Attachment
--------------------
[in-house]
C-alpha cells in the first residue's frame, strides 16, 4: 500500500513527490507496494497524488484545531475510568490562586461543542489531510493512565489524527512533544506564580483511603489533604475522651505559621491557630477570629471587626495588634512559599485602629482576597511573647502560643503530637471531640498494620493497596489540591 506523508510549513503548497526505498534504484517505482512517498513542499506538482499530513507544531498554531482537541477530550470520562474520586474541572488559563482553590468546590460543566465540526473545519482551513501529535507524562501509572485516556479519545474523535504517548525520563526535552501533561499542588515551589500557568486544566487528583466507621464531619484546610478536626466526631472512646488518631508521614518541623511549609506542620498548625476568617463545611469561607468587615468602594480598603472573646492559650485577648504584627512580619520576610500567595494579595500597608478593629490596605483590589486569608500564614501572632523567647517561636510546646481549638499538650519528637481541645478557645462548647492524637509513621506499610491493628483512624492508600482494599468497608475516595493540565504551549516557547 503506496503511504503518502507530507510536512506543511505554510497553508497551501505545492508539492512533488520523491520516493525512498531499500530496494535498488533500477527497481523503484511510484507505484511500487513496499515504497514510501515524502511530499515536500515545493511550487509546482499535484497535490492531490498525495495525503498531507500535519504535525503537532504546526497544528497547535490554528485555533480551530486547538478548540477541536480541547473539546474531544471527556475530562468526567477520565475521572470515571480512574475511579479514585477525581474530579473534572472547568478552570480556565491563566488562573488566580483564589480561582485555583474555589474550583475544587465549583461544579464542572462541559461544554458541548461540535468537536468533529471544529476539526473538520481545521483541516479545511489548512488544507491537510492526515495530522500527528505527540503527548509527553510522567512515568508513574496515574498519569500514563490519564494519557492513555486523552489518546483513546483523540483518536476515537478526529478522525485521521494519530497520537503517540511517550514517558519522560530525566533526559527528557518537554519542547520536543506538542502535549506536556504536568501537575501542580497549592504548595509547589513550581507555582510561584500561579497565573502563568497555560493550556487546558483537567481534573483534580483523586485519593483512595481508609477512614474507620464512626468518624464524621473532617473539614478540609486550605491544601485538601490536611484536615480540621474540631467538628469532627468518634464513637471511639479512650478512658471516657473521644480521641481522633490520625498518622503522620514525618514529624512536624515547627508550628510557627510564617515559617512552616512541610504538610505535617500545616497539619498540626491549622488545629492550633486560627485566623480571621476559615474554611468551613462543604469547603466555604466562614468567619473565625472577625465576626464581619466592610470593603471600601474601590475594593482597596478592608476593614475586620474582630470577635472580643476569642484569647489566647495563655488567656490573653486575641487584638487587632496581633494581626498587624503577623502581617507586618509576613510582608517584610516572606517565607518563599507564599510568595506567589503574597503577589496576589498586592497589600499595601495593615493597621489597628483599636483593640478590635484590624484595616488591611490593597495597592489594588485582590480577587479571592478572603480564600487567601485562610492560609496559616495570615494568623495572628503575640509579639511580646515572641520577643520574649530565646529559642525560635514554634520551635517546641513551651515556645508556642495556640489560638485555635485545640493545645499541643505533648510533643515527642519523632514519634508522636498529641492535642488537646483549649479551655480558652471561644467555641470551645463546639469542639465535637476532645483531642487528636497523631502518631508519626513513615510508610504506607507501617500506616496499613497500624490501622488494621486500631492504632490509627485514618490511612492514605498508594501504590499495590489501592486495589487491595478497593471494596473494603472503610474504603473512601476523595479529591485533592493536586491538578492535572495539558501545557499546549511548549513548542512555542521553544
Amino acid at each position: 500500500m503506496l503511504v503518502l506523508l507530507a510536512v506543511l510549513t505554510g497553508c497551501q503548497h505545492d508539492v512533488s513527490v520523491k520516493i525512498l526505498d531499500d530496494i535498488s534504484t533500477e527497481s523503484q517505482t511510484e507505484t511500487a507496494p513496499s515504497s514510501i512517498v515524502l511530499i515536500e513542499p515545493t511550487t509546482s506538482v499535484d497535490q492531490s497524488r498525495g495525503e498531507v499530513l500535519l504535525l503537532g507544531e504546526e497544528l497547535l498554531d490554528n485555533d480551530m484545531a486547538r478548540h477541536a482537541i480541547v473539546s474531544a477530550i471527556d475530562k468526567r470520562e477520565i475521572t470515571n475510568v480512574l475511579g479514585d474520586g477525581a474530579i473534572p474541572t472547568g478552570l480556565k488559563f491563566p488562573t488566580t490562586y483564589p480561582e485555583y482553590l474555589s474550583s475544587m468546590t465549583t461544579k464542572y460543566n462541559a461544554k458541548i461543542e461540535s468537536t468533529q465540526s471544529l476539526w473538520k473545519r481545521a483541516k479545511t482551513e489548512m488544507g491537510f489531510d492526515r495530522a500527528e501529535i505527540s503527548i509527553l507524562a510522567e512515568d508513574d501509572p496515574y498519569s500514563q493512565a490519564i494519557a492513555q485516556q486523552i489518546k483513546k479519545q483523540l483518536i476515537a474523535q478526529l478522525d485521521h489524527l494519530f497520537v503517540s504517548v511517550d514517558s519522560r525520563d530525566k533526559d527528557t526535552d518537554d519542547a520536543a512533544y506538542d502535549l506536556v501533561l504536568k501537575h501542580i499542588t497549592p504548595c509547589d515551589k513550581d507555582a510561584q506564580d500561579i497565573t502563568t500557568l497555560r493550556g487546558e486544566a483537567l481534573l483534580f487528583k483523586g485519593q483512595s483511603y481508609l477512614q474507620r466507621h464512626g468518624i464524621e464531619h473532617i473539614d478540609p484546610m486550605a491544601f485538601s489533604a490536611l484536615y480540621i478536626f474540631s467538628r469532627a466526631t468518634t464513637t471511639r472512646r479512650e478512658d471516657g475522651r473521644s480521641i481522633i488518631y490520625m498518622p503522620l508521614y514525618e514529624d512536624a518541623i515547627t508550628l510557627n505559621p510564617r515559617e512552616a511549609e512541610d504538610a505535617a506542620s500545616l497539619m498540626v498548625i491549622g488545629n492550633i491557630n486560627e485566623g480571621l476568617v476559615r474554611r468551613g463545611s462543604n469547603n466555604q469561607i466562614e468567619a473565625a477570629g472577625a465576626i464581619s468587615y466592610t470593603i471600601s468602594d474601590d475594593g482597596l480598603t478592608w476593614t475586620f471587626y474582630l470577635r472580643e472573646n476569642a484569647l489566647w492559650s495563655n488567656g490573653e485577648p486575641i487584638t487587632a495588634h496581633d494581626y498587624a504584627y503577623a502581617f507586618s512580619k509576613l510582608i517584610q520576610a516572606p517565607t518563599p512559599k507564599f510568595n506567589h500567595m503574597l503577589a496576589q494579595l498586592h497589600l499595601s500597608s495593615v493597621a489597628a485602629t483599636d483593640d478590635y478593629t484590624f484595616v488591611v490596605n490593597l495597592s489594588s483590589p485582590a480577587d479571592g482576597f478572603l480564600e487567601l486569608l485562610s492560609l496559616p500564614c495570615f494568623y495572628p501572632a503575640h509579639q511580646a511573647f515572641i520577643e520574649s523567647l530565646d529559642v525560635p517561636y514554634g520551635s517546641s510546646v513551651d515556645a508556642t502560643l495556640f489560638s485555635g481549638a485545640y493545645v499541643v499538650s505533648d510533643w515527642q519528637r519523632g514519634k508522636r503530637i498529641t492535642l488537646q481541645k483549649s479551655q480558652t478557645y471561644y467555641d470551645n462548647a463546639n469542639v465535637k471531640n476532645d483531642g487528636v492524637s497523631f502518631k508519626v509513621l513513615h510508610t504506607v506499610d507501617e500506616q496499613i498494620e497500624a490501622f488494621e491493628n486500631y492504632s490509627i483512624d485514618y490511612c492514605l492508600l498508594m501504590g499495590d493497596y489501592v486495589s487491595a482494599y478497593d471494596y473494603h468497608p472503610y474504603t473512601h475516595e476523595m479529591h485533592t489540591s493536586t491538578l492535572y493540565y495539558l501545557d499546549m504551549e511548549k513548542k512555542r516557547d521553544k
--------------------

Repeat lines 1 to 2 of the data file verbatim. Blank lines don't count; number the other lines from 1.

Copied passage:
[in-house]
C-alpha cells in the first residue's frame, strides 16, 4: 500500500513527490507496494497524488484545531475510568490562586461543542489531510493512565489524527512533544506564580483511603489533604475522651505559621491557630477570629471587626495588634512559599485602629482576597511573647502560643503530637471531640498494620493497596489540591 506523508510549513503548497526505498534504484517505482512517498513542499506538482499530513507544531498554531482537541477530550470520562474520586474541572488559563482553590468546590460543566465540526473545519482551513501529535507524562501509572485516556479519545474523535504517548525520563526535552501533561499542588515551589500557568486544566487528583466507621464531619484546610478536626466526631472512646488518631508521614518541623511549609506542620498548625476568617463545611469561607468587615468602594480598603472573646492559650485577648504584627512580619520576610500567595494579595500597608478593629490596605483590589486569608500564614501572632523567647517561636510546646481549638499538650519528637481541645478557645462548647492524637509513621506499610491493628483512624492508600482494599468497608475516595493540565504551549516557547 503506496503511504503518502507530507510536512506543511505554510497553508497551501505545492508539492512533488520523491520516493525512498531499500530496494535498488533500477527497481523503484511510484507505484511500487513496499515504497514510501515524502511530499515536500515545493511550487509546482499535484497535490492531490498525495495525503498531507500535519504535525503537532504546526497544528497547535490554528485555533480551530486547538478548540477541536480541547473539546474531544471527556475530562468526567477520565475521572470515571480512574475511579479514585477525581474530579473534572472547568478552570480556565491563566488562573488566580483564589480561582485555583474555589474550583475544587465549583461544579464542572462541559461544554458541548461540535468537536468533529471544529476539526473538520481545521483541516479545511489548512488544507491537510492526515495530522500527528505527540503527548509527553510522567512515568508513574496515574498519569500514563490519564494519557492513555486523552489518546483513546483523540483518536476515537478526529478522525485521521494519530497520537503517540511517550514517558519522560530525566533526559527528557518537554519542547520536543506538542502535549506536556504536568501537575501542580497549592504548595509547589513550581507555582510561584500561579497565573502563568497555560493550556487546558483537567481534573483534580483523586485519593483512595481508609477512614474507620464512626468518624464524621473532617473539614478540609486550605491544601485538601490536611484536615480540621474540631467538628469532627468518634464513637471511639479512650478512658471516657473521644480521641481522633490520625498518622503522620514525618514529624512536624515547627508550628510557627510564617515559617512552616512541610504538610505535617500545616497539619498540626491549622488545629492550633486560627485566623480571621476559615474554611468551613462543604469547603466555604466562614468567619473565625472577625465576626464581619466592610470593603471600601474601590475594593482597596478592608476593614475586620474582630470577635472580643476569642484569647489566647495563655488567656490573653486575641487584638487587632496581633494581626498587624503577623502581617507586618509576613510582608517584610516572606517565607518563599507564599510568595506567589503574597503577589496576589498586592497589600499595601495593615493597621489597628483599636483593640478590635484590624484595616488591611490593597495597592489594588485582590480577587479571592478572603480564600487567601485562610492560609496559616495570615494568623495572628503575640509579639511580646515572641520577643520574649530565646529559642525560635514554634520551635517546641513551651515556645508556642495556640489560638485555635485545640493545645499541643505533648510533643515527642519523632514519634508522636498529641492535642488537646483549649479551655480558652471561644467555641470551645463546639469542639465535637476532645483531642487528636497523631502518631508519626513513615510508610504506607507501617500506616496499613497500624490501622488494621486500631492504632490509627485514618490511612492514605498508594501504590499495590489501592486495589487491595478497593471494596473494603472503610474504603473512601476523595479529591485533592493536586491538578492535572495539558501545557499546549511548549513548542512555542521553544